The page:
Morphological association between the muscles and bones in the craniofacial region

Masahito Yamamoto, Hiromasa Takada, Satoshi Ishizuka, Kei Kitamura, Juhee Jeong, Masaki Sato, Nobuyuki Hinata, Shinichi Abe

Research output: Contribution to journalArticle

Abstract

The strains of inbred laboratory mice are isogenic and homogeneous for over 98.6% of their genomes. However, geometric morphometric studies have demonstrated clear differences among the skull shapes of various mice strains. The question now arises: why are skull shapes different among the mice strains? Epigenetic processes, such as morphological interaction between the muscles and bones, may cause differences in the skull shapes among various mice strains. To test these predictions, the objective of this study is to examine the morphological association between a specific part of the skull and its adjacent muscle. We examined C57BL6J, BALB/cA, and ICR mice on embryonic days (E) 12.5 and 16.5 as well as on postnatal days (P) 0, 10, and 90. As a result, we found morphological differences between C57BL6J and BALB/cA mice with respect to the inferior spine of the hypophyseal cartilage or basisphenoid (SP) and the tensor veli palatini muscle (TVP) during the prenatal and postnatal periods. There was a morphological correlation between the SP and the TVP in the C57BL6J, BALB/cA, and ICR mice during E15 and P0. However, there were not correlation between the TVP and the SP during P10. After discectomy, bone deformation was associated with a change in the shape of the adjacent muscle. Therefore, epigenetic modifications linked to the interaction between the muscles and bones might occur easily during the prenatal period, and inflammation seems to allow epigenetic modifications between the two to occur.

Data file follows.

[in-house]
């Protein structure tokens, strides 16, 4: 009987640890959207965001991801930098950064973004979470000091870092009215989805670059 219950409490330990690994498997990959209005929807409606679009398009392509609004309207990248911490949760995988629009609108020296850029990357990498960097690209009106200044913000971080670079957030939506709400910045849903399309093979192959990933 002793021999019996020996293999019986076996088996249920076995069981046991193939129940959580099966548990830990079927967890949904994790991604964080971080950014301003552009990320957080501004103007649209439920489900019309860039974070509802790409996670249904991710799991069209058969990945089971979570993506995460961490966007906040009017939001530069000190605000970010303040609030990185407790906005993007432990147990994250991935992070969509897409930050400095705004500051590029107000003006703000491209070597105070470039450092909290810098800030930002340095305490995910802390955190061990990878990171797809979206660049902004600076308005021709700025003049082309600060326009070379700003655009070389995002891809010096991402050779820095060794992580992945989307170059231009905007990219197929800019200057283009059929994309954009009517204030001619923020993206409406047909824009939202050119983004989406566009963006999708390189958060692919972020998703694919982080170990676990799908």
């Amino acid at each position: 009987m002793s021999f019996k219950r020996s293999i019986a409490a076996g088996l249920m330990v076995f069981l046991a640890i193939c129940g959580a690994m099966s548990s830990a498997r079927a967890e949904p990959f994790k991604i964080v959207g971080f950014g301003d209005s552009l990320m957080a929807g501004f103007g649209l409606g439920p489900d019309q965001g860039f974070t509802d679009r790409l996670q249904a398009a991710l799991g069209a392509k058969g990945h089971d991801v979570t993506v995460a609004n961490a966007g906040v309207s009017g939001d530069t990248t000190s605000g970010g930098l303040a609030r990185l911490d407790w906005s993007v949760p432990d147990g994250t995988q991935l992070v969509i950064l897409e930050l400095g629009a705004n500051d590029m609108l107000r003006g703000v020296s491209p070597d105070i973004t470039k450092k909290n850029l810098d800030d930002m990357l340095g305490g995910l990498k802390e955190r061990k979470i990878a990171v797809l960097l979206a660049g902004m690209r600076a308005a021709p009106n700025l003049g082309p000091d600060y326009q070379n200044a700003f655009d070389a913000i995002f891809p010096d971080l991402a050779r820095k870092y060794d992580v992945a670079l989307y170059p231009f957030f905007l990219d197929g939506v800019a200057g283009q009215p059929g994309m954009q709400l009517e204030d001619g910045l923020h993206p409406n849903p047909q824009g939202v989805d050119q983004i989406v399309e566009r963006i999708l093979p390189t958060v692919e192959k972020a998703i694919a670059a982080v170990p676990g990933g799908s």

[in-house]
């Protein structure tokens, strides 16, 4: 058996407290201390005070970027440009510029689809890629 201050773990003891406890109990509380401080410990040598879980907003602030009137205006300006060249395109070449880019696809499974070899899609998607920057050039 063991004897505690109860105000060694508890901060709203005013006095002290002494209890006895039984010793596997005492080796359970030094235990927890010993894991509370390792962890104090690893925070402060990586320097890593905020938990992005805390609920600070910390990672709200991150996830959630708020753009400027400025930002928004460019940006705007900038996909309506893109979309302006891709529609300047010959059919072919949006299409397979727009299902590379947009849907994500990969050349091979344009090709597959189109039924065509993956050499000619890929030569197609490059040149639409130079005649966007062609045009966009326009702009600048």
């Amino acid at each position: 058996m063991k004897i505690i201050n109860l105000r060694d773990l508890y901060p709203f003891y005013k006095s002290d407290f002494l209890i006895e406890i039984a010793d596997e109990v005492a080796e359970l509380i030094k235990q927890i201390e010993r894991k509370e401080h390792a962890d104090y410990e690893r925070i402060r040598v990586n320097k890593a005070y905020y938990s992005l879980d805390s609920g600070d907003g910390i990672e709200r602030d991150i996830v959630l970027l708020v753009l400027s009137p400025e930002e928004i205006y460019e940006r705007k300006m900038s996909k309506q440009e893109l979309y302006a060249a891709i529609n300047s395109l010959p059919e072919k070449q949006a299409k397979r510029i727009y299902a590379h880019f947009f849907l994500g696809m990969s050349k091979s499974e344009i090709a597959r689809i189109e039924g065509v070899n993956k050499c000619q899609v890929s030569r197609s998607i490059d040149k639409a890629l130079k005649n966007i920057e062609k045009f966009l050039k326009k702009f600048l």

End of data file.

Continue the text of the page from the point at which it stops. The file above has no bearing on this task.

Original languageEnglish (US)
Article numbere0227301
JournalPloS one
Volume15
Issue number1
DOIs
StatePublished - 2020

ASJC Scopus subject areas

  • Biochemistry, Genetics and Molecular Biology(all)
  • Agricultural and Biological Sciences(all)
  • General

Fingerprint Dive into the research topics of 'Morphological association between the muscles and bones in the craniofacial region'. Together they form a unique fingerprint.

  • Cite this

    Yamamoto, M., Takada, H., Ishizuka, S., Kitamura, K., Jeong, J., Sato, M., Hinata, N., & Abe, S. (2020). Morphological association between the muscles and bones in the craniofacial region. PloS one, 15(1), [e0227301]. https://doi.org/10.1371/journal.pone.0227301